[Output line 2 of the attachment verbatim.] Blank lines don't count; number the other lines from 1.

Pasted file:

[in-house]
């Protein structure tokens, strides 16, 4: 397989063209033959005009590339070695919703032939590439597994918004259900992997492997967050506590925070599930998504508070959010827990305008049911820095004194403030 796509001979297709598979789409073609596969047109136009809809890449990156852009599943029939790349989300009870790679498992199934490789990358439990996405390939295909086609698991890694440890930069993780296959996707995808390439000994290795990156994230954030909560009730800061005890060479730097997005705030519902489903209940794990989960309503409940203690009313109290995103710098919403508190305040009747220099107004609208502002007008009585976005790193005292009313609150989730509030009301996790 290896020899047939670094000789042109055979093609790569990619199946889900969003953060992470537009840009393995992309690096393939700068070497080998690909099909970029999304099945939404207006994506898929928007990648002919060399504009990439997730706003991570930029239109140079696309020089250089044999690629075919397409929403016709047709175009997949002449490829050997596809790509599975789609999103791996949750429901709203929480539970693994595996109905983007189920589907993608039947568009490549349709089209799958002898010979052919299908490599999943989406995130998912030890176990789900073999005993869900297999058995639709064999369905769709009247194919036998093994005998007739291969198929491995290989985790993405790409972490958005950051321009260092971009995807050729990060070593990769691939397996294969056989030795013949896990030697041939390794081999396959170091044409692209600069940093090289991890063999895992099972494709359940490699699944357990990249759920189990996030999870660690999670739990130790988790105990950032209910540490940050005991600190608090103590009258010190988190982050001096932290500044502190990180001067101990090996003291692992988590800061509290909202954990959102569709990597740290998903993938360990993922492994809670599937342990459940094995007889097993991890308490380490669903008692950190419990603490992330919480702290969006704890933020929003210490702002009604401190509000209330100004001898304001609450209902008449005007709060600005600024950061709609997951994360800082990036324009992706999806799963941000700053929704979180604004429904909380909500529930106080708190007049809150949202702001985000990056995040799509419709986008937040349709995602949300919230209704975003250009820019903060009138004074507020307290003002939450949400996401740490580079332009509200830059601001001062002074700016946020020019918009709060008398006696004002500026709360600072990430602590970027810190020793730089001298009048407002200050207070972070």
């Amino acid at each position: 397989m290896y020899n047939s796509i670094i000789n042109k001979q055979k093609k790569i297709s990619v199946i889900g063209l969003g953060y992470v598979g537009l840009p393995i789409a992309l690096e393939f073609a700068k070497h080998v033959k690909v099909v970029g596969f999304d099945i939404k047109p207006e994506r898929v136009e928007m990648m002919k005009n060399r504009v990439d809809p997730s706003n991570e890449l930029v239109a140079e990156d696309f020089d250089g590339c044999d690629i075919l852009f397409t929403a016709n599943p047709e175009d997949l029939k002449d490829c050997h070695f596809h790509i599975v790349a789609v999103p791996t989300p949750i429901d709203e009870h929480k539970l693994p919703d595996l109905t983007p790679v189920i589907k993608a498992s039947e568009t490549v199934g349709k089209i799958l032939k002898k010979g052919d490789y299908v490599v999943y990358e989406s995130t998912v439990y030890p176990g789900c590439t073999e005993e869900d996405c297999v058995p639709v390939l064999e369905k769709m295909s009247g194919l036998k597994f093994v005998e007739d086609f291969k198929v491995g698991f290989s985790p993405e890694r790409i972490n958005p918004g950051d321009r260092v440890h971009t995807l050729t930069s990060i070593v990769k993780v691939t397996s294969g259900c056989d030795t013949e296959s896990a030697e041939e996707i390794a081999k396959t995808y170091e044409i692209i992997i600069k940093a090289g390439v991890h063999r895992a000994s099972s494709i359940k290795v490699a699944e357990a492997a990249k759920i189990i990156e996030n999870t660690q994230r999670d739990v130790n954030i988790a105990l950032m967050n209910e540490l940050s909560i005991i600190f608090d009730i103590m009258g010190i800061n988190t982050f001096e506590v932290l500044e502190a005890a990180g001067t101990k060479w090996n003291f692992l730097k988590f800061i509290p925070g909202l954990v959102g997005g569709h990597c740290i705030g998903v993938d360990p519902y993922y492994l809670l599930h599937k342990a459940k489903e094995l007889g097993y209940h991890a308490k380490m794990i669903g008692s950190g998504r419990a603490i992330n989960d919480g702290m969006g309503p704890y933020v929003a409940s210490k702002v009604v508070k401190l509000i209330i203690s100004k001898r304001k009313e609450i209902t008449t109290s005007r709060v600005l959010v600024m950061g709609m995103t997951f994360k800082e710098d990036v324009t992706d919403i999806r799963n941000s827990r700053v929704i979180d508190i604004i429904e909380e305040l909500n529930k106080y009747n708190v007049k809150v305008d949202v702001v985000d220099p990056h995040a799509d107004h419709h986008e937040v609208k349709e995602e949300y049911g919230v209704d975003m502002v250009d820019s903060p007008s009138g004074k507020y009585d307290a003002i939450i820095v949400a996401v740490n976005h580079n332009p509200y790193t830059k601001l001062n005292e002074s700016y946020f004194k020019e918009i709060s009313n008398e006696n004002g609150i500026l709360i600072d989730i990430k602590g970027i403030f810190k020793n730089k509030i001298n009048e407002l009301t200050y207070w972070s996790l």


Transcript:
């Protein structure tokens, strides 16, 4: 397989063209033959005009590339070695919703032939590439597994918004259900992997492997967050506590925070599930998504508070959010827990305008049911820095004194403030 796509001979297709598979789409073609596969047109136009809809890449990156852009599943029939790349989300009870790679498992199934490789990358439990996405390939295909086609698991890694440890930069993780296959996707995808390439000994290795990156994230954030909560009730800061005890060479730097997005705030519902489903209940794990989960309503409940203690009313109290995103710098919403508190305040009747220099107004609208502002007008009585976005790193005292009313609150989730509030009301996790 290896020899047939670094000789042109055979093609790569990619199946889900969003953060992470537009840009393995992309690096393939700068070497080998690909099909970029999304099945939404207006994506898929928007990648002919060399504009990439997730706003991570930029239109140079696309020089250089044999690629075919397409929403016709047709175009997949002449490829050997596809790509599975789609999103791996949750429901709203929480539970693994595996109905983007189920589907993608039947568009490549349709089209799958002898010979052919299908490599999943989406995130998912030890176990789900073999005993869900297999058995639709064999369905769709009247194919036998093994005998007739291969198929491995290989985790993405790409972490958005950051321009260092971009995807050729990060070593990769691939397996294969056989030795013949896990030697041939390794081999396959170091044409692209600069940093090289991890063999895992099972494709359940490699699944357990990249759920189990996030999870660690999670739990130790988790105990950032209910540490940050005991600190608090103590009258010190988190982050001096932290500044502190990180001067101990090996003291692992988590800061509290909202954990959102569709990597740290998903993938360990993922492994809670599937342990459940094995007889097993991890308490380490669903008692950190419990603490992330919480702290969006704890933020929003210490702002009604401190509000209330100004001898304001609450209902008449005007709060600005600024950061709609997951994360800082990036324009992706999806799963941000700053929704979180604004429904909380909500529930106080708190007049809150949202702001985000990056995040799509419709986008937040349709995602949300919230209704975003250009820019903060009138004074507020307290003002939450949400996401740490580079332009509200830059601001001062002074700016946020020019918009709060008398006696004002500026709360600072990430602590970027810190020793730089001298009048407002200050207070972070």